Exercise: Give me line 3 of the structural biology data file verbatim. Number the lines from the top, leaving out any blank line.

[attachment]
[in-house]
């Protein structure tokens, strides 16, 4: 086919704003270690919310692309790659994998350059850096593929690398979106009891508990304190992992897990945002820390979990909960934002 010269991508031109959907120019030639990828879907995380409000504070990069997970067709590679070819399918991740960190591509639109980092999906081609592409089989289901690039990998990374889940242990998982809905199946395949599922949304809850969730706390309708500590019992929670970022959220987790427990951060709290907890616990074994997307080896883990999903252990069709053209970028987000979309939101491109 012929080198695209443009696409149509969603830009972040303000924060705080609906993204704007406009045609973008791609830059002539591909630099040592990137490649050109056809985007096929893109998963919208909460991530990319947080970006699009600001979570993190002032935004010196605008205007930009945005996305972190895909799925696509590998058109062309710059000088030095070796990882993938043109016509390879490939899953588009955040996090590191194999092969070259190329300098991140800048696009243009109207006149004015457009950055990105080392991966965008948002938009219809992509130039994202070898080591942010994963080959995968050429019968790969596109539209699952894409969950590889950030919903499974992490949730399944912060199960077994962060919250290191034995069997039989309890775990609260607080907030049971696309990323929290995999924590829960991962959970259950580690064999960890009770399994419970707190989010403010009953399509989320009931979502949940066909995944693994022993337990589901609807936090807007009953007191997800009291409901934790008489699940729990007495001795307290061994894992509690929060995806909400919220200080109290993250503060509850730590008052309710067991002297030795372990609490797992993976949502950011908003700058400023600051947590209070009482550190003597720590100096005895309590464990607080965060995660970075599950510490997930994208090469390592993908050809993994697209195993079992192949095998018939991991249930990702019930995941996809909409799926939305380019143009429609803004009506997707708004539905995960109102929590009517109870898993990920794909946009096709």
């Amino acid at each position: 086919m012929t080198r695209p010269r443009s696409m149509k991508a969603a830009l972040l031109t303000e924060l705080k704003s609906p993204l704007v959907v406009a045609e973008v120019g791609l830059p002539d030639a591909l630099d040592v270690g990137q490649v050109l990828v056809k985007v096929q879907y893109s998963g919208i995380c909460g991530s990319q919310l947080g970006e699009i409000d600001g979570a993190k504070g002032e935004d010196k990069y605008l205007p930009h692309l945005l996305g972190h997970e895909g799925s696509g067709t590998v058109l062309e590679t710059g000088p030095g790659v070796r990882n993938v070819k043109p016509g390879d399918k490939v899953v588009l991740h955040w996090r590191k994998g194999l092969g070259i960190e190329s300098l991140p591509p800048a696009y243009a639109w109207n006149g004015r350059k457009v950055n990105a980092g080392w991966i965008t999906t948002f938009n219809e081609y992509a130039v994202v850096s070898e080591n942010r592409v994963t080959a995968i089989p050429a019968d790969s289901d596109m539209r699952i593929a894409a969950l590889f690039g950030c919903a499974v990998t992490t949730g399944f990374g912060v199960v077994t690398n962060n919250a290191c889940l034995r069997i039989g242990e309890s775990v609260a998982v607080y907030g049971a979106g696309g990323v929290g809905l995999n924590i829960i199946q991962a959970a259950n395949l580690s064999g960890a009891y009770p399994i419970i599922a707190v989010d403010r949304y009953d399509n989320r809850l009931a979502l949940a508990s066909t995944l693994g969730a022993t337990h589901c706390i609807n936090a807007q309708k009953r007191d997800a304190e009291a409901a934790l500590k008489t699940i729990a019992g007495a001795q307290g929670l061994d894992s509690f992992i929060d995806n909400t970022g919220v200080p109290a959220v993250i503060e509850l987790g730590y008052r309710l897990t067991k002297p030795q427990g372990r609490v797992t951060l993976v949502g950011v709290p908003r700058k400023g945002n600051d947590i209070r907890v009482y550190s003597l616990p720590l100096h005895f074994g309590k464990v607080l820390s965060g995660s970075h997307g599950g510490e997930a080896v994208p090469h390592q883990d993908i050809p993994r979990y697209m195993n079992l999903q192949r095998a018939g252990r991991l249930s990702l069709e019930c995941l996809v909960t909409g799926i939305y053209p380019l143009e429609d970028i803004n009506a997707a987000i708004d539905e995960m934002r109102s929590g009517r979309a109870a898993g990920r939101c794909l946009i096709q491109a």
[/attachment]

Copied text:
């Amino acid at each position: 086919m012929t080198r695209p010269r443009s696409m149509k991508a969603a830009l972040l031109t303000e924060l705080k704003s609906p993204l704007v959907v406009a045609e973008v120019g791609l830059p002539d030639a591909l630099d040592v270690g990137q490649v050109l990828v056809k985007v096929q879907y893109s998963g919208i995380c909460g991530s990319q919310l947080g970006e699009i409000d600001g979570a993190k504070g002032e935004d010196k990069y605008l205007p930009h692309l945005l996305g972190h997970e895909g799925s696509g067709t590998v058109l062309e590679t710059g000088p030095g790659v070796r990882n993938v070819k043109p016509g390879d399918k490939v899953v588009l991740h955040w996090r590191k994998g194999l092969g070259i960190e190329s300098l991140p591509p800048a696009y243009a639109w109207n006149g004015r350059k457009v950055n990105a980092g080392w991966i965008t999906t948002f938009n219809e081609y992509a130039v994202v850096s070898e080591n942010r592409v994963t080959a995968i089989p050429a019968d790969s289901d596109m539209r699952i593929a894409a969950l590889f690039g950030c919903a499974v990998t992490t949730g399944f990374g912060v199960v077994t690398n962060n919250a290191c889940l034995r069997i039989g242990e309890s775990v609260a998982v607080y907030g049971a979106g696309g990323v929290g809905l995999n924590i829960i199946q991962a959970a259950n395949l580690s064999g960890a009891y009770p399994i419970i599922a707190v989010d403010r949304y009953d399509n989320r809850l009931a979502l949940a508990s066909t995944l693994g969730a022993t337990h589901c706390i609807n936090a807007q309708k009953r007191d997800a304190e009291a409901a934790l500590k008489t699940i729990a019992g007495a001795q307290g929670l061994d894992s509690f992992i929060d995806n909400t970022g919220v200080p109290a959220v993250i503060e509850l987790g730590y008052r309710l897990t067991k002297p030795q427990g372990r609490v797992t951060l993976v949502g950011v709290p908003r700058k400023g945002n600051d947590i209070r907890v009482y550190s003597l616990p720590l100096h005895f074994g309590k464990v607080l820390s965060g995660s970075h997307g599950g510490e997930a080896v994208p090469h390592q883990d993908i050809p993994r979990y697209m195993n079992l999903q192949r095998a018939g252990r991991l249930s990702l069709e019930c995941l996809v909960t909409g799926i939305y053209p380019l143009e429609d970028i803004n009506a997707a987000i708004d539905e995960m934002r109102s929590g009517r979309a109870a898993g990920r939101c794909l946009i096709q491109a």